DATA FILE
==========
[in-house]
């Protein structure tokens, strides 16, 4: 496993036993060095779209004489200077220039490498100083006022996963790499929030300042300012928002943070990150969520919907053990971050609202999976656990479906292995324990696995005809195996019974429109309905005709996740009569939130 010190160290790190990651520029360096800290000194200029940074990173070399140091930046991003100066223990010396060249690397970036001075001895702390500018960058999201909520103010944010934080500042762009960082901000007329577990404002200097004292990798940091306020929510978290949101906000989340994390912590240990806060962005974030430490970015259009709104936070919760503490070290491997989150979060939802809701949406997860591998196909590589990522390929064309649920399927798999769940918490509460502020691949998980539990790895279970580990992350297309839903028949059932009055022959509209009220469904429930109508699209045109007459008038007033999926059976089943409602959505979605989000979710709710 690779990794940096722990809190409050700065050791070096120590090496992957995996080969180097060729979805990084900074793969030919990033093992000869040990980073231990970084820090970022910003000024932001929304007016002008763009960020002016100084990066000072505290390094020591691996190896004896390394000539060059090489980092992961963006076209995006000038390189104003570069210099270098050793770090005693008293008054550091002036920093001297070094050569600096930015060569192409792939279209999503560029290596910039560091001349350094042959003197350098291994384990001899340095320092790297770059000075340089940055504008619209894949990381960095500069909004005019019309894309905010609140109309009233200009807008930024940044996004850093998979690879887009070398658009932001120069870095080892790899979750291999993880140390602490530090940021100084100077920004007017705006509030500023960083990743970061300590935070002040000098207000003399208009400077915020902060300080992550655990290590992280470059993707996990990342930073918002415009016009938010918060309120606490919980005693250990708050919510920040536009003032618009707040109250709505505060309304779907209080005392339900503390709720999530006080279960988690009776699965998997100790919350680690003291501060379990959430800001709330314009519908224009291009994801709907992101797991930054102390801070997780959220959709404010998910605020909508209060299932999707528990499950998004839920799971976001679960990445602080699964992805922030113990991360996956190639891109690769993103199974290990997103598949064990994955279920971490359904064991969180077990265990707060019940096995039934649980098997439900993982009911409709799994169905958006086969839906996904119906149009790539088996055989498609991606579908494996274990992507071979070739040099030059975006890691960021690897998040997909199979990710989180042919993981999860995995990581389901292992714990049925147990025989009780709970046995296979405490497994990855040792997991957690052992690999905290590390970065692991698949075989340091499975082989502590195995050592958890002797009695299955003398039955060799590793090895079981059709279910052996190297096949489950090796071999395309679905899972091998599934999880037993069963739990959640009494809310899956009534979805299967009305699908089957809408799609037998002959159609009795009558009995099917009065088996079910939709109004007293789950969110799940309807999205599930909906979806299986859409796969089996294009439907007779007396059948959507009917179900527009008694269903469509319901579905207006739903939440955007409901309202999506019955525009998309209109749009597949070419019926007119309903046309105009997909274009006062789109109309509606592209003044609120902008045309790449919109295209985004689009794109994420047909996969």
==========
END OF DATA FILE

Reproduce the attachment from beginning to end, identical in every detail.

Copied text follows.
[in-house]
């Protein structure tokens, strides 16, 4: 496993036993060095779209004489200077220039490498100083006022996963790499929030300042300012928002943070990150969520919907053990971050609202999976656990479906292995324990696995005809195996019974429109309905005709996740009569939130 010190160290790190990651520029360096800290000194200029940074990173070399140091930046991003100066223990010396060249690397970036001075001895702390500018960058999201909520103010944010934080500042762009960082901000007329577990404002200097004292990798940091306020929510978290949101906000989340994390912590240990806060962005974030430490970015259009709104936070919760503490070290491997989150979060939802809701949406997860591998196909590589990522390929064309649920399927798999769940918490509460502020691949998980539990790895279970580990992350297309839903028949059932009055022959509209009220469904429930109508699209045109007459008038007033999926059976089943409602959505979605989000979710709710 690779990794940096722990809190409050700065050791070096120590090496992957995996080969180097060729979805990084900074793969030919990033093992000869040990980073231990970084820090970022910003000024932001929304007016002008763009960020002016100084990066000072505290390094020591691996190896004896390394000539060059090489980092992961963006076209995006000038390189104003570069210099270098050793770090005693008293008054550091002036920093001297070094050569600096930015060569192409792939279209999503560029290596910039560091001349350094042959003197350098291994384990001899340095320092790297770059000075340089940055504008619209894949990381960095500069909004005019019309894309905010609140109309009233200009807008930024940044996004850093998979690879887009070398658009932001120069870095080892790899979750291999993880140390602490530090940021100084100077920004007017705006509030500023960083990743970061300590935070002040000098207000003399208009400077915020902060300080992550655990290590992280470059993707996990990342930073918002415009016009938010918060309120606490919980005693250990708050919510920040536009003032618009707040109250709505505060309304779907209080005392339900503390709720999530006080279960988690009776699965998997100790919350680690003291501060379990959430800001709330314009519908224009291009994801709907992101797991930054102390801070997780959220959709404010998910605020909508209060299932999707528990499950998004839920799971976001679960990445602080699964992805922030113990991360996956190639891109690769993103199974290990997103598949064990994955279920971490359904064991969180077990265990707060019940096995039934649980098997439900993982009911409709799994169905958006086969839906996904119906149009790539088996055989498609991606579908494996274990992507071979070739040099030059975006890691960021690897998040997909199979990710989180042919993981999860995995990581389901292992714990049925147990025989009780709970046995296979405490497994990855040792997991957690052992690999905290590390970065692991698949075989340091499975082989502590195995050592958890002797009695299955003398039955060799590793090895079981059709279910052996190297096949489950090796071999395309679905899972091998599934999880037993069963739990959640009494809310899956009534979805299967009305699908089957809408799609037998002959159609009795009558009995099917009065088996079910939709109004007293789950969110799940309807999205599930909906979806299986859409796969089996294009439907007779007396059948959507009917179900527009008694269903469509319901579905207006739903939440955007409901309202999506019955525009998309209109749009597949070419019926007119309903046309105009997909274009006062789109109309509606592209003044609120902008045309790449919109295209985004689009794109994420047909996969």